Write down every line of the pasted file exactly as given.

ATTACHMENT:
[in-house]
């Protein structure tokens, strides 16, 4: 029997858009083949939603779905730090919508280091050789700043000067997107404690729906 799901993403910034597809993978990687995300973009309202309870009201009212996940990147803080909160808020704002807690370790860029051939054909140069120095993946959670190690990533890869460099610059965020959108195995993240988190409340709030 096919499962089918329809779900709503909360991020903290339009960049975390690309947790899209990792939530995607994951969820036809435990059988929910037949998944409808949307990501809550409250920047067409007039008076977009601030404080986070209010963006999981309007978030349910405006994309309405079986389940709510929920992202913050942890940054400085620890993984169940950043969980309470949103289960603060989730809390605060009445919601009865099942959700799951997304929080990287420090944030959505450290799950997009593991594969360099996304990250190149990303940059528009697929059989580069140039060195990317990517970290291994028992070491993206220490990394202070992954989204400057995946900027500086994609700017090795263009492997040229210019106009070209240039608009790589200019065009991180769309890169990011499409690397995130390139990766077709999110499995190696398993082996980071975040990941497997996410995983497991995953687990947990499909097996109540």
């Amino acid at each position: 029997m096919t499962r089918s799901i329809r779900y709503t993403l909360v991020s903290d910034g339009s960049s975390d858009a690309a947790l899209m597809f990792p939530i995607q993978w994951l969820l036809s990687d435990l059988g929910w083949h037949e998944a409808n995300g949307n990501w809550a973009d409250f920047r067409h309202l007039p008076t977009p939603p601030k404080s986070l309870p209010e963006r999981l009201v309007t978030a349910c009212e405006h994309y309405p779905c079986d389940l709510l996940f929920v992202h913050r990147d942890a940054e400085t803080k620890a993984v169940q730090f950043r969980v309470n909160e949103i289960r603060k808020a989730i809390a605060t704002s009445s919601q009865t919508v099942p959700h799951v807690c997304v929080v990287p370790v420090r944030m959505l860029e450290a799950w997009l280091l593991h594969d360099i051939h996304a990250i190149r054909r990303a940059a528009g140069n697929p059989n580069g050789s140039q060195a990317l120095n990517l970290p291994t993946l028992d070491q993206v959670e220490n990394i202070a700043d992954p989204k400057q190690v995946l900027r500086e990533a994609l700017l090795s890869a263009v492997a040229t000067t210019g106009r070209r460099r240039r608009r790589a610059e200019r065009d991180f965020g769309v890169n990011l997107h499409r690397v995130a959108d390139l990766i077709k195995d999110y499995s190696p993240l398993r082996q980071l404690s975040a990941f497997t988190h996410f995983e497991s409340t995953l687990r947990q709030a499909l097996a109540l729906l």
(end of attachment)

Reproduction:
[in-house]
């Protein structure tokens, strides 16, 4: 029997858009083949939603779905730090919508280091050789700043000067997107404690729906 799901993403910034597809993978990687995300973009309202309870009201009212996940990147803080909160808020704002807690370790860029051939054909140069120095993946959670190690990533890869460099610059965020959108195995993240988190409340709030 096919499962089918329809779900709503909360991020903290339009960049975390690309947790899209990792939530995607994951969820036809435990059988929910037949998944409808949307990501809550409250920047067409007039008076977009601030404080986070209010963006999981309007978030349910405006994309309405079986389940709510929920992202913050942890940054400085620890993984169940950043969980309470949103289960603060989730809390605060009445919601009865099942959700799951997304929080990287420090944030959505450290799950997009593991594969360099996304990250190149990303940059528009697929059989580069140039060195990317990517970290291994028992070491993206220490990394202070992954989204400057995946900027500086994609700017090795263009492997040229210019106009070209240039608009790589200019065009991180769309890169990011499409690397995130390139990766077709999110499995190696398993082996980071975040990941497997996410995983497991995953687990947990499909097996109540």
């Amino acid at each position: 029997m096919t499962r089918s799901i329809r779900y709503t993403l909360v991020s903290d910034g339009s960049s975390d858009a690309a947790l899209m597809f990792p939530i995607q993978w994951l969820l036809s990687d435990l059988g929910w083949h037949e998944a409808n995300g949307n990501w809550a973009d409250f920047r067409h309202l007039p008076t977009p939603p601030k404080s986070l309870p209010e963006r999981l009201v309007t978030a349910c009212e405006h994309y309405p779905c079986d389940l709510l996940f929920v992202h913050r990147d942890a940054e400085t803080k620890a993984v169940q730090f950043r969980v309470n909160e949103i289960r603060k808020a989730i809390a605060t704002s009445s919601q009865t919508v099942p959700h799951v807690c997304v929080v990287p370790v420090r944030m959505l860029e450290a799950w997009l280091l593991h594969d360099i051939h996304a990250i190149r054909r990303a940059a528009g140069n697929p059989n580069g050789s140039q060195a990317l120095n990517l970290p291994t993946l028992d070491q993206v959670e220490n990394i202070a700043d992954p989204k400057q190690v995946l900027r500086e990533a994609l700017l090795s890869a263009v492997a040229t000067t210019g106009r070209r460099r240039r608009r790589a610059e200019r065009d991180f965020g769309v890169n990011l997107h499409r690397v995130a959108d390139l990766i077709k195995d999110y499995s190696p993240l398993r082996q980071l404690s975040a990941f497997t988190h996410f995983e497991s409340t995953l687990r947990q709030a499909l097996a109540l729906l």